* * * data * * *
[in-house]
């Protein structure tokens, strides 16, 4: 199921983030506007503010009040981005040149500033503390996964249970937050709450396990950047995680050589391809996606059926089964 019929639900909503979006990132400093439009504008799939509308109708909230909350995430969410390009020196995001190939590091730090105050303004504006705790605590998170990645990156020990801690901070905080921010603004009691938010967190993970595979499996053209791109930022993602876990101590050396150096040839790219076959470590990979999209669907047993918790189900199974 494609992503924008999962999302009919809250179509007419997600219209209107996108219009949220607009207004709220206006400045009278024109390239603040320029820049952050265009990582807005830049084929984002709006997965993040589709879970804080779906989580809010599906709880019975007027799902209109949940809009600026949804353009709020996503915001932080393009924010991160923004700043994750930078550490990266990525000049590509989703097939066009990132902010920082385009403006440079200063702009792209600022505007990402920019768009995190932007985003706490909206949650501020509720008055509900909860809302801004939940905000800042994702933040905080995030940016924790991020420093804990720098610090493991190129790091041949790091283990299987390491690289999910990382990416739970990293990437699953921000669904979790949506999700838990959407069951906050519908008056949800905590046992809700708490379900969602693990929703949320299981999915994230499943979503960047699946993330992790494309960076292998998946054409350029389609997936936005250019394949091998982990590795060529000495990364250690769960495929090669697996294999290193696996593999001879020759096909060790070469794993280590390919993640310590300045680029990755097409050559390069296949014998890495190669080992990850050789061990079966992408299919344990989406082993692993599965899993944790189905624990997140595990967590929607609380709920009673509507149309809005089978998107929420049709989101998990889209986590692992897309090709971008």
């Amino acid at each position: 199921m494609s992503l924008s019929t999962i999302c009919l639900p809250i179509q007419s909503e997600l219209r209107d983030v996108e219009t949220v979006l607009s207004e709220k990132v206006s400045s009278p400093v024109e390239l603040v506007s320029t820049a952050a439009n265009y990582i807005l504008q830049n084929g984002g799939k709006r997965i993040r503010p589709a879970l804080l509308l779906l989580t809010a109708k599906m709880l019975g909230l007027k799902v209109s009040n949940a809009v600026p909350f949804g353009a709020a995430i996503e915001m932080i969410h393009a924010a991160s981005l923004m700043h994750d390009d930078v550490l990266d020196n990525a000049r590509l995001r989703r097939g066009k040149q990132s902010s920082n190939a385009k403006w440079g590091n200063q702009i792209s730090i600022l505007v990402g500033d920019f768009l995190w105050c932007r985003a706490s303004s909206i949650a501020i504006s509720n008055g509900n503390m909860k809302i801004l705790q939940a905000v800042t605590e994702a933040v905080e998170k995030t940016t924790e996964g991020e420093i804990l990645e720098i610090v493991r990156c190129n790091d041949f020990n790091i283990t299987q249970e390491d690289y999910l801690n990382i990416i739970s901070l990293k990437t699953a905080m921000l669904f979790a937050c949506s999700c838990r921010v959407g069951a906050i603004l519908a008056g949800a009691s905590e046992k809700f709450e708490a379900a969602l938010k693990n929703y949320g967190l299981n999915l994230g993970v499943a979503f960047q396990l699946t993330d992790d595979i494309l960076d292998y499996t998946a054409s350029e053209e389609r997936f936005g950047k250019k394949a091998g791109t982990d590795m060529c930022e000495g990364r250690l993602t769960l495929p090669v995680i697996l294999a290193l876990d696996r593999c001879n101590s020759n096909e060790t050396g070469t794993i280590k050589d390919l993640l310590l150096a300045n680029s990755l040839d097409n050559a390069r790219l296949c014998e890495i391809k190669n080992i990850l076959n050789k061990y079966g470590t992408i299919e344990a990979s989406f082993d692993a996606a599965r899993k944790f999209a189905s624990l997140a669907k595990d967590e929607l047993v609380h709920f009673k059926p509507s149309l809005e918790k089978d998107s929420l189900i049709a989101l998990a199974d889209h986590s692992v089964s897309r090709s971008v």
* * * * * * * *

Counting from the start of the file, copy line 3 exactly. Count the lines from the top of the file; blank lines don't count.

């Amino acid at each position: 199921m494609s992503l924008s019929t999962i999302c009919l639900p809250i179509q007419s909503e997600l219209r209107d983030v996108e219009t949220v979006l607009s207004e709220k990132v206006s400045s009278p400093v024109e390239l603040v506007s320029t820049a952050a439009n265009y990582i807005l504008q830049n084929g984002g799939k709006r997965i993040r503010p589709a879970l804080l509308l779906l989580t809010a109708k599906m709880l019975g909230l007027k799902v209109s009040n949940a809009v600026p909350f949804g353009a709020a995430i996503e915001m932080i969410h393009a924010a991160s981005l923004m700043h994750d390009d930078v550490l990266d020196n990525a000049r590509l995001r989703r097939g066009k040149q990132s902010s920082n190939a385009k403006w440079g590091n200063q702009i792209s730090i600022l505007v990402g500033d920019f768009l995190w105050c932007r985003a706490s303004s909206i949650a501020i504006s509720n008055g509900n503390m909860k809302i801004l705790q939940a905000v800042t605590e994702a933040v905080e998170k995030t940016t924790e996964g991020e420093i804990l990645e720098i610090v493991r990156c190129n790091d041949f020990n790091i283990t299987q249970e390491d690289y999910l801690n990382i990416i739970s901070l990293k990437t699953a905080m921000l669904f979790a937050c949506s999700c838990r921010v959407g069951a906050i603004l519908a008056g949800a009691s905590e046992k809700f709450e708490a379900a969602l938010k693990n929703y949320g967190l299981n999915l994230g993970v499943a979503f960047q396990l699946t993330d992790d595979i494309l960076d292998y499996t998946a054409s350029e053209e389609r997936f936005g950047k250019k394949a091998g791109t982990d590795m060529c930022e000495g990364r250690l993602t769960l495929p090669v995680i697996l294999a290193l876990d696996r593999c001879n101590s020759n096909e060790t050396g070469t794993i280590k050589d390919l993640l310590l150096a300045n680029s990755l040839d097409n050559a390069r790219l296949c014998e890495i391809k190669n080992i990850l076959n050789k061990y079966g470590t992408i299919e344990a990979s989406f082993d692993a996606a599965r899993k944790f999209a189905s624990l997140a669907k595990d967590e929607l047993v609380h709920f009673k059926p509507s149309l809005e918790k089978d998107s929420l189900i049709a989101l998990a199974d889209h986590s692992v089964s897309r090709s971008v």